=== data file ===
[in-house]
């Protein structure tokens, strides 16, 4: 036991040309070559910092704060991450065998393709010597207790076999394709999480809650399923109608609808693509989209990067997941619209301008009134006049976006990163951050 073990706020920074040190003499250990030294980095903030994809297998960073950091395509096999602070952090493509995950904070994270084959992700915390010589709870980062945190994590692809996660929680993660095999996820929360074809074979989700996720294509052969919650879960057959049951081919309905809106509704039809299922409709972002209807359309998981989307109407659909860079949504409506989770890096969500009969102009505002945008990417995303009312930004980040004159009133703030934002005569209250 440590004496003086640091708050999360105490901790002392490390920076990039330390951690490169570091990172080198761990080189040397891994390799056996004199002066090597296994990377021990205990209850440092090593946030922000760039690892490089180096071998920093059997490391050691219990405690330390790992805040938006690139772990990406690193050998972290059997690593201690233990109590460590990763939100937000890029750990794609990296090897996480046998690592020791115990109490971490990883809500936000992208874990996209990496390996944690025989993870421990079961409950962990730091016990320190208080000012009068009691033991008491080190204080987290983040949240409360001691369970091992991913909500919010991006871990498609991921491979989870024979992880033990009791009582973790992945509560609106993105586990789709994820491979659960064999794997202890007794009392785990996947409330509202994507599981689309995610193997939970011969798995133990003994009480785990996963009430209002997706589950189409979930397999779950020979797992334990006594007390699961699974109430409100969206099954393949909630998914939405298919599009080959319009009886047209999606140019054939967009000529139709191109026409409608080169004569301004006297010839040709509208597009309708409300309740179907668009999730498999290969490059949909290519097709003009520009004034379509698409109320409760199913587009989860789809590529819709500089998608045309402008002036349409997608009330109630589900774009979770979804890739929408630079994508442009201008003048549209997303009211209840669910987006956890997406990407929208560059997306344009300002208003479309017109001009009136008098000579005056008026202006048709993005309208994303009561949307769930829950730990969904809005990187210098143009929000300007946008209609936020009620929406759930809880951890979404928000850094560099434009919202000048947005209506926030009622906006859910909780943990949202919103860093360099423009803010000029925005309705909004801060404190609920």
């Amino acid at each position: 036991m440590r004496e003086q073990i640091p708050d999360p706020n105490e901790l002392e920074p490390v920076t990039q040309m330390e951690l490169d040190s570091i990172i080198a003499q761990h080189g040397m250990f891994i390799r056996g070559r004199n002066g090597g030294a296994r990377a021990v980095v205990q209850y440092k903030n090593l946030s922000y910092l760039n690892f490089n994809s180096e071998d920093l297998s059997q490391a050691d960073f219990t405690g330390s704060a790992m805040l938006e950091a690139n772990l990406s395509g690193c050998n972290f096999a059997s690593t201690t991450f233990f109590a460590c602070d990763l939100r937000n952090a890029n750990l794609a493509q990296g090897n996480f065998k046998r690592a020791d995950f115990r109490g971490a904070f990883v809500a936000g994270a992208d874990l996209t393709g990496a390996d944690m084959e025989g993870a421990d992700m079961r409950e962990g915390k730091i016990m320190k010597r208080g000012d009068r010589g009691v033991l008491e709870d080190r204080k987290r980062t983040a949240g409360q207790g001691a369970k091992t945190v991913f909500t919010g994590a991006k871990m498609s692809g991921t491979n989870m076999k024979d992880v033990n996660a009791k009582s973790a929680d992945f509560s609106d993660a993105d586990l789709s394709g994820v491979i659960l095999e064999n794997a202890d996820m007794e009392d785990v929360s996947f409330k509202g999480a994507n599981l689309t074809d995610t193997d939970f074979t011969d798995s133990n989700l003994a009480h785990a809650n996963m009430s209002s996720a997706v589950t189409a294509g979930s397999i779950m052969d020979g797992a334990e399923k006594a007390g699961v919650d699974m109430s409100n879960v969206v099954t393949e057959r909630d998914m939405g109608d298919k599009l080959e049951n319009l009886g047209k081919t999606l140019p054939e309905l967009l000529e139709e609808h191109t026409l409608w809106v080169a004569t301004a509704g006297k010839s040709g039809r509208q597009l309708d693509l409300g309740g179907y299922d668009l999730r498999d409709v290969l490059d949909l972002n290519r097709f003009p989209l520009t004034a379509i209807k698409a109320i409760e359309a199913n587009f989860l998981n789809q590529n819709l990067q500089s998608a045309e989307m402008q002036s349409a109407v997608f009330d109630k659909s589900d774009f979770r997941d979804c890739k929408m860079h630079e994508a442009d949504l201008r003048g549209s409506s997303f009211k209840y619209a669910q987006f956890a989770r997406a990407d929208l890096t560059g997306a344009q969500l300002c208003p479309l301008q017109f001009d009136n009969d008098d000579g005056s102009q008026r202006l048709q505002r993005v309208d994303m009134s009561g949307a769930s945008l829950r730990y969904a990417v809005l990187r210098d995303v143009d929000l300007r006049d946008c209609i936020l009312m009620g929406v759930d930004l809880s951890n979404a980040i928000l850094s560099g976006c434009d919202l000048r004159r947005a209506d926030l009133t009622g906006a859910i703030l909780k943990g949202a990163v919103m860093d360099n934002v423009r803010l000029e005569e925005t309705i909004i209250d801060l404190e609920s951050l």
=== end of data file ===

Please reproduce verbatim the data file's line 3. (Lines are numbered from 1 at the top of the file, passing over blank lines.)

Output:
């Amino acid at each position: 036991m440590r004496e003086q073990i640091p708050d999360p706020n105490e901790l002392e920074p490390v920076t990039q040309m330390e951690l490169d040190s570091i990172i080198a003499q761990h080189g040397m250990f891994i390799r056996g070559r004199n002066g090597g030294a296994r990377a021990v980095v205990q209850y440092k903030n090593l946030s922000y910092l760039n690892f490089n994809s180096e071998d920093l297998s059997q490391a050691d960073f219990t405690g330390s704060a790992m805040l938006e950091a690139n772990l990406s395509g690193c050998n972290f096999a059997s690593t201690t991450f233990f109590a460590c602070d990763l939100r937000n952090a890029n750990l794609a493509q990296g090897n996480f065998k046998r690592a020791d995950f115990r109490g971490a904070f990883v809500a936000g994270a992208d874990l996209t393709g990496a390996d944690m084959e025989g993870a421990d992700m079961r409950e962990g915390k730091i016990m320190k010597r208080g000012d009068r010589g009691v033991l008491e709870d080190r204080k987290r980062t983040a949240g409360q207790g001691a369970k091992t945190v991913f909500t919010g994590a991006k871990m498609s692809g991921t491979n989870m076999k024979d992880v033990n996660a009791k009582s973790a929680d992945f509560s609106d993660a993105d586990l789709s394709g994820v491979i659960l095999e064999n794997a202890d996820m007794e009392d785990v929360s996947f409330k509202g999480a994507n599981l689309t074809d995610t193997d939970f074979t011969d798995s133990n989700l003994a009480h785990a809650n996963m009430s209002s996720a997706v589950t189409a294509g979930s397999i779950m052969d020979g797992a334990e399923k006594a007390g699961v919650d699974m109430s409100n879960v969206v099954t393949e057959r909630d998914m939405g109608d298919k599009l080959e049951n319009l009886g047209k081919t999606l140019p054939e309905l967009l000529e139709e609808h191109t026409l409608w809106v080169a004569t301004a509704g006297k010839s040709g039809r509208q597009l309708d693509l409300g309740g179907y299922d668009l999730r498999d409709v290969l490059d949909l972002n290519r097709f003009p989209l520009t004034a379509i209807k698409a109320i409760e359309a199913n587009f989860l998981n789809q590529n819709l990067q500089s998608a045309e989307m402008q002036s349409a109407v997608f009330d109630k659909s589900d774009f979770r997941d979804c890739k929408m860079h630079e994508a442009d949504l201008r003048g549209s409506s997303f009211k209840y619209a669910q987006f956890a989770r997406a990407d929208l890096t560059g997306a344009q969500l300002c208003p479309l301008q017109f001009d009136n009969d008098d000579g005056s102009q008026r202006l048709q505002r993005v309208d994303m009134s009561g949307a769930s945008l829950r730990y969904a990417v809005l990187r210098d995303v143009d929000l300007r006049d946008c209609i936020l009312m009620g929406v759930d930004l809880s951890n979404a980040i928000l850094s560099g976006c434009d919202l000048r004159r947005a209506d926030l009133t009622g906006a859910i703030l909780k943990g949202a990163v919103m860093d360099n934002v423009r803010l000029e005569e925005t309705i909004i209250d801060l404190e609920s951050l």